Telus Garden development takes up city block in downtown Vancouver
Demolition has finished and excavation is starting for the new $750-million Telus Garden mixed-use complex that will transform a downtown Vancouver city block into a green showcase by 2014. The project also promises to be . designated to...
Demolition has finished and excavation is starting for the new $750-million Telus Garden mixed-use complex that will transform a downtown Vancouver city block into a green showcase by 2014. The project also promises to be . designated to be LEED Platinum.
The landmark 1-million square-foot, $750-million project, bounded by Georgia, Robson, Seymour and Richard streets in the heart of the city, will house the new headquarters for communications giant Telus on nine floors of the signature 22-storey office tower. A second 46-storey residential tower, built to achieve a LEED Gold standard, will house 400 residential units, with 50,000 square feet of retail space and underground parking.
The architecture, by Vancouver’s Henriquez Partners Architects, incorporates both technology and enhanced environmental features. It has 10,000 square feet of green roof, providing organic produce for local restaurants. Cantilevered sky-gardens located over levels four to seven and 16-19 in the office tower extend over the walkway below. The gardens are fully accessible to those within the building and provide a green leisure space for employees.
Between the Telus Garden’s two towers on the Georgia Street side there is a large pavilion. Anthony El-Arij, P.Eng., associate with Glotman Simpson, the structural consulting engineers, describes the pavilion as “like a spine with ribs.” It will span 220 feet with a steel arch and 30-foot glulam outriggers.
Also on the Georgia Street side, the building will have LED lighting that can project programmable coloured images on fritted glass. This facade can also serve as a media wall to broadcast cultural events such as symphony concerts to the public.
Cobalt Engineering, which has the contract for mechanical engineering on both projects, designed the project’s energy conservation features such as a district energy system, high efficiency heat pumps, a waste heat recovery system, and geothermal heat exchangers.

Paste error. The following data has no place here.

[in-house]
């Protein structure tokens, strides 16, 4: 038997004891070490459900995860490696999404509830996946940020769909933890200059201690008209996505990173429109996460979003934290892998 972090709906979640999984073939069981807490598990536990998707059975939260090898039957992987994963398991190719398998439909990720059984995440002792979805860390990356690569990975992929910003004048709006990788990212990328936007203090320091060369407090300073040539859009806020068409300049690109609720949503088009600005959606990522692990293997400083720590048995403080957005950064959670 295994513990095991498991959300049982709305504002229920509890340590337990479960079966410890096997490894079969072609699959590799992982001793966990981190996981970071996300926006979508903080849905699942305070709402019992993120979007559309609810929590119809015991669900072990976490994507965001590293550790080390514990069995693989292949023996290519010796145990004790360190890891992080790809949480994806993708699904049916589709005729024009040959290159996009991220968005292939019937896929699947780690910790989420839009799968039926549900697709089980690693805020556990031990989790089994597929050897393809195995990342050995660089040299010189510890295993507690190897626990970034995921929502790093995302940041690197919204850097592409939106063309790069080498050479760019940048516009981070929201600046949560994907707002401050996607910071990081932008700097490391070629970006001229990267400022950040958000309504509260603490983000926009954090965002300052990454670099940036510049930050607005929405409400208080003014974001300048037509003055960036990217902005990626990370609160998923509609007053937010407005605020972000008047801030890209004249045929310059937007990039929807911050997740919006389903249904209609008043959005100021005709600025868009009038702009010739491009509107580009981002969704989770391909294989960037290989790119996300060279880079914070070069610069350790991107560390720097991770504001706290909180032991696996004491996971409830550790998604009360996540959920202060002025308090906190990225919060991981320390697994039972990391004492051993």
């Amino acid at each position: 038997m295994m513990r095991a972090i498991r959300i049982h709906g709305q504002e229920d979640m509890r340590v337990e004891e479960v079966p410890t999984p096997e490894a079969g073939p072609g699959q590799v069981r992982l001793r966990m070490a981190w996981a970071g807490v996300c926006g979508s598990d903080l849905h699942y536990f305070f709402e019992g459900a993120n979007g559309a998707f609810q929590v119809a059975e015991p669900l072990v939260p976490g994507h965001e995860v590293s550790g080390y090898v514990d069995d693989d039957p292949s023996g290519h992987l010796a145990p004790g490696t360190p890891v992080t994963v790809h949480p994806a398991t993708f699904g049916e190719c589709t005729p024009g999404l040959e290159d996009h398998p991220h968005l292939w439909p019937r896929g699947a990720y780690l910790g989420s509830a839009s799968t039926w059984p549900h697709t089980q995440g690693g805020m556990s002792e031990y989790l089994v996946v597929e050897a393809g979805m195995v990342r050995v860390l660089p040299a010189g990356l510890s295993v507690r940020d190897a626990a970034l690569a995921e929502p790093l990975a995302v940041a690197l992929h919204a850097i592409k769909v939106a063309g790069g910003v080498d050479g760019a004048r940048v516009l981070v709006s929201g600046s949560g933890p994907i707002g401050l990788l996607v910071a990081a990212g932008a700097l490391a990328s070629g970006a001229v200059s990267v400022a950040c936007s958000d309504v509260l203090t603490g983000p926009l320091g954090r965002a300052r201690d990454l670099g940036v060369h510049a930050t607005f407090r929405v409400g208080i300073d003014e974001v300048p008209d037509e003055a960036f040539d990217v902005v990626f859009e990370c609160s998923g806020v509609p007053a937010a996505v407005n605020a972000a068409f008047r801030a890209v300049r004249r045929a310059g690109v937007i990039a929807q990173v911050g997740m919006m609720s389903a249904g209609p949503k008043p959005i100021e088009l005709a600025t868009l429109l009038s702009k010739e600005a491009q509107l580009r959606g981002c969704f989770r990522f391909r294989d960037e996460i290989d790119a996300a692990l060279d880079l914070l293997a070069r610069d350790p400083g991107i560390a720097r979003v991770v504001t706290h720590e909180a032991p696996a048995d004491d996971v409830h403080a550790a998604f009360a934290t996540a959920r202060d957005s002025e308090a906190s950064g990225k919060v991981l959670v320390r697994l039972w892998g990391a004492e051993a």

Adam Simes, Cobalt’s senior mechanical designer in charge of the district energy system, explains that Telus has a large data processing centre located across the street from the new headquarters. The centre generates volumes of heat from the processing machinery, heat that is usually vented out. “We are capturing this waste heat,” Simes said. The heat is transferred to a central plant in the Telus Garden complex, where it is upgraded and used to provide 80-90 per cent of the heating and hot water requirements.
Gary Rhode, an associate partner at Cobalt, which is also handling the electrical design for the office tower, explains they took an integrated approach: “All systems will communicate together as one system,” he says, adding that these include lighting, security, digital metering, HVAC and other functions.
Such integration will automatically turn on lights and heat in an employee’s office area when that person swipes through the building’s security entrance. Integrated systems monitoring also can provide for a comparative analysis of energy usage between floors. “If energy consumption is higher on one floor than the one above it, the operators can look to see if someone is leaving the heat or lights on at night,” says Rhode. “It is going to be an incredible building in terms of how it operates.”
Based on energy modeling, the Telus Garden is designed to be 35% more energy efficient than the relevant ASHRAE base case.
Firms and organizations involved with the project are: Henriquez Partners (architect), Glotman Simpson (structural), Cobalt Engineering (mechanical and district energy system, LEED coordination, electrical design for office tower), Nemetz & Associates (electrical design for residential tower), C.E.S. Group (commissioning agent and LEED verification), Westbank Corp (project manager), ICON Pacific Construction (general contractor), Geopacific Consultants (geotechnical).
To see a video of the development, click here.